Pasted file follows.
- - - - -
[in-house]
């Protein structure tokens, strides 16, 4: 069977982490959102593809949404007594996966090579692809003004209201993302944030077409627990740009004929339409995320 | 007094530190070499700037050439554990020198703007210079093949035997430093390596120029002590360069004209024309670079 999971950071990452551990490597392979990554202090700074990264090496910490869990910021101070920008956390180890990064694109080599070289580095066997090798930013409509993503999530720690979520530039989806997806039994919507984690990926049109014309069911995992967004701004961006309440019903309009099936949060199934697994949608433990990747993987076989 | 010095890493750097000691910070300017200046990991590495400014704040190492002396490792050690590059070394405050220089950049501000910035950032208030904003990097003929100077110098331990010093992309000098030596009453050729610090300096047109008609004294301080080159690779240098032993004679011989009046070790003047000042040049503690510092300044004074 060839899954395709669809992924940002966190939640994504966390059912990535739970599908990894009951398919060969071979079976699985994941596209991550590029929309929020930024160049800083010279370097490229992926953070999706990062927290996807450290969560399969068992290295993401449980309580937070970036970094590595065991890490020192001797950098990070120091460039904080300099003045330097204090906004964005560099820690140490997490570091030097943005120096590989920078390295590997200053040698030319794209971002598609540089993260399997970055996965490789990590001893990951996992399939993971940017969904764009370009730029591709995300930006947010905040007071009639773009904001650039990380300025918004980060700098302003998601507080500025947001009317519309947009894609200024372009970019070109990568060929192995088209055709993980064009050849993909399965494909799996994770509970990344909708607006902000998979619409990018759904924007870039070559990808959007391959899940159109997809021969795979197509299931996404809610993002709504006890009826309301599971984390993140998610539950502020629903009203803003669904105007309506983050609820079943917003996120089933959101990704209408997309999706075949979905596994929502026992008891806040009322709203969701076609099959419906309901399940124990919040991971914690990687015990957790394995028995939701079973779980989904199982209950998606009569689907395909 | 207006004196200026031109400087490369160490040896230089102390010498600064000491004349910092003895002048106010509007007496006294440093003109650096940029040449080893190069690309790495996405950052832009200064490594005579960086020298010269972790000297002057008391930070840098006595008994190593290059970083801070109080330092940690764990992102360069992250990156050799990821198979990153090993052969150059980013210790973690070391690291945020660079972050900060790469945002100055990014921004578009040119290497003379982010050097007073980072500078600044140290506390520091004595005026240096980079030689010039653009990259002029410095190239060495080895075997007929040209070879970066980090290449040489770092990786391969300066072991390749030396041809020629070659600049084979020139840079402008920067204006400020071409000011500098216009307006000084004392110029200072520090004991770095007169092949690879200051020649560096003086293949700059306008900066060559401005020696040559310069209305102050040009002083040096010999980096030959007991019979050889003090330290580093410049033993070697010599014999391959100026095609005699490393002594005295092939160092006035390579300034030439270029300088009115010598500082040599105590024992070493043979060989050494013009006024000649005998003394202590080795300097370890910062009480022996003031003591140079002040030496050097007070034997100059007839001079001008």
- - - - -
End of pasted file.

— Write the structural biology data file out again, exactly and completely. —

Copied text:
[in-house]
């Protein structure tokens, strides 16, 4: 069977982490959102593809949404007594996966090579692809003004209201993302944030077409627990740009004929339409995320 | 007094530190070499700037050439554990020198703007210079093949035997430093390596120029002590360069004209024309670079 999971950071990452551990490597392979990554202090700074990264090496910490869990910021101070920008956390180890990064694109080599070289580095066997090798930013409509993503999530720690979520530039989806997806039994919507984690990926049109014309069911995992967004701004961006309440019903309009099936949060199934697994949608433990990747993987076989 | 010095890493750097000691910070300017200046990991590495400014704040190492002396490792050690590059070394405050220089950049501000910035950032208030904003990097003929100077110098331990010093992309000098030596009453050729610090300096047109008609004294301080080159690779240098032993004679011989009046070790003047000042040049503690510092300044004074 060839899954395709669809992924940002966190939640994504966390059912990535739970599908990894009951398919060969071979079976699985994941596209991550590029929309929020930024160049800083010279370097490229992926953070999706990062927290996807450290969560399969068992290295993401449980309580937070970036970094590595065991890490020192001797950098990070120091460039904080300099003045330097204090906004964005560099820690140490997490570091030097943005120096590989920078390295590997200053040698030319794209971002598609540089993260399997970055996965490789990590001893990951996992399939993971940017969904764009370009730029591709995300930006947010905040007071009639773009904001650039990380300025918004980060700098302003998601507080500025947001009317519309947009894609200024372009970019070109990568060929192995088209055709993980064009050849993909399965494909799996994770509970990344909708607006902000998979619409990018759904924007870039070559990808959007391959899940159109997809021969795979197509299931996404809610993002709504006890009826309301599971984390993140998610539950502020629903009203803003669904105007309506983050609820079943917003996120089933959101990704209408997309999706075949979905596994929502026992008891806040009322709203969701076609099959419906309901399940124990919040991971914690990687015990957790394995028995939701079973779980989904199982209950998606009569689907395909 | 207006004196200026031109400087490369160490040896230089102390010498600064000491004349910092003895002048106010509007007496006294440093003109650096940029040449080893190069690309790495996405950052832009200064490594005579960086020298010269972790000297002057008391930070840098006595008994190593290059970083801070109080330092940690764990992102360069992250990156050799990821198979990153090993052969150059980013210790973690070391690291945020660079972050900060790469945002100055990014921004578009040119290497003379982010050097007073980072500078600044140290506390520091004595005026240096980079030689010039653009990259002029410095190239060495080895075997007929040209070879970066980090290449040489770092990786391969300066072991390749030396041809020629070659600049084979020139840079402008920067204006400020071409000011500098216009307006000084004392110029200072520090004991770095007169092949690879200051020649560096003086293949700059306008900066060559401005020696040559310069209305102050040009002083040096010999980096030959007991019979050889003090330290580093410049033993070697010599014999391959100026095609005699490393002594005295092939160092006035390579300034030439270029300088009115010598500082040599105590024992070493043979060989050494013009006024000649005998003394202590080795300097370890910062009480022996003031003591140079002040030496050097007070034997100059007839001079001008």